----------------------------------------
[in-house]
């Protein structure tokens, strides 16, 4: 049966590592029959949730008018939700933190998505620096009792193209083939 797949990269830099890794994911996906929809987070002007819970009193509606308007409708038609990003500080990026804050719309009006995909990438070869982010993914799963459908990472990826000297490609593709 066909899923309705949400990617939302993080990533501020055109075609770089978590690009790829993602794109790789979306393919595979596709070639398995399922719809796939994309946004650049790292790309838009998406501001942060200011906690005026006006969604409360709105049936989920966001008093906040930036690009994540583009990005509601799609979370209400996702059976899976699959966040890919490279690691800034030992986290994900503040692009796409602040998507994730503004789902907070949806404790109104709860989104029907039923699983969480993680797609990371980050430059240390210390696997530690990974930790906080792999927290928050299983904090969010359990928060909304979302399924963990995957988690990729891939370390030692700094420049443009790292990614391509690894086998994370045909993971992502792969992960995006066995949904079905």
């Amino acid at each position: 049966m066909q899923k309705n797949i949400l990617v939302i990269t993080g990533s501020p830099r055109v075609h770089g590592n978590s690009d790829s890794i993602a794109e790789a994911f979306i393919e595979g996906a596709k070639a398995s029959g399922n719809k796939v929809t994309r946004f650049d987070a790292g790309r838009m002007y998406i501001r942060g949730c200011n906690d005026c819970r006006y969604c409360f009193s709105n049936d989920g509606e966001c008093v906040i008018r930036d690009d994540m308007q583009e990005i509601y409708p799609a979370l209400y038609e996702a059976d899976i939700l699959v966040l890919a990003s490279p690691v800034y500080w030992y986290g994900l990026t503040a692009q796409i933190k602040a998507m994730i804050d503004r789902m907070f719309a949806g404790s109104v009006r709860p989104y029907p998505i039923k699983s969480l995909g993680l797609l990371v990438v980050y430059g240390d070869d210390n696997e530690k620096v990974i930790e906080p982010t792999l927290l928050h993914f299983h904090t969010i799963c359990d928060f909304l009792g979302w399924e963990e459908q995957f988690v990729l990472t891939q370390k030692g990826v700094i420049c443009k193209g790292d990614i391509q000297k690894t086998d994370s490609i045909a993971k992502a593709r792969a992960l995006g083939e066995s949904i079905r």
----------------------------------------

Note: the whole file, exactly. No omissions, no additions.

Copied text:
[in-house]
């Protein structure tokens, strides 16, 4: 049966590592029959949730008018939700933190998505620096009792193209083939 797949990269830099890794994911996906929809987070002007819970009193509606308007409708038609990003500080990026804050719309009006995909990438070869982010993914799963459908990472990826000297490609593709 066909899923309705949400990617939302993080990533501020055109075609770089978590690009790829993602794109790789979306393919595979596709070639398995399922719809796939994309946004650049790292790309838009998406501001942060200011906690005026006006969604409360709105049936989920966001008093906040930036690009994540583009990005509601799609979370209400996702059976899976699959966040890919490279690691800034030992986290994900503040692009796409602040998507994730503004789902907070949806404790109104709860989104029907039923699983969480993680797609990371980050430059240390210390696997530690990974930790906080792999927290928050299983904090969010359990928060909304979302399924963990995957988690990729891939370390030692700094420049443009790292990614391509690894086998994370045909993971992502792969992960995006066995949904079905």
């Amino acid at each position: 049966m066909q899923k309705n797949i949400l990617v939302i990269t993080g990533s501020p830099r055109v075609h770089g590592n978590s690009d790829s890794i993602a794109e790789a994911f979306i393919e595979g996906a596709k070639a398995s029959g399922n719809k796939v929809t994309r946004f650049d987070a790292g790309r838009m002007y998406i501001r942060g949730c200011n906690d005026c819970r006006y969604c409360f009193s709105n049936d989920g509606e966001c008093v906040i008018r930036d690009d994540m308007q583009e990005i509601y409708p799609a979370l209400y038609e996702a059976d899976i939700l699959v966040l890919a990003s490279p690691v800034y500080w030992y986290g994900l990026t503040a692009q796409i933190k602040a998507m994730i804050d503004r789902m907070f719309a949806g404790s109104v009006r709860p989104y029907p998505i039923k699983s969480l995909g993680l797609l990371v990438v980050y430059g240390d070869d210390n696997e530690k620096v990974i930790e906080p982010t792999l927290l928050h993914f299983h904090t969010i799963c359990d928060f909304l009792g979302w399924e963990e459908q995957f988690v990729l990472t891939q370390k030692g990826v700094i420049c443009k193209g790292d990614i391509q000297k690894t086998d994370s490609i045909a993971k992502a593709r792969a992960l995006g083939e066995s949904i079905r």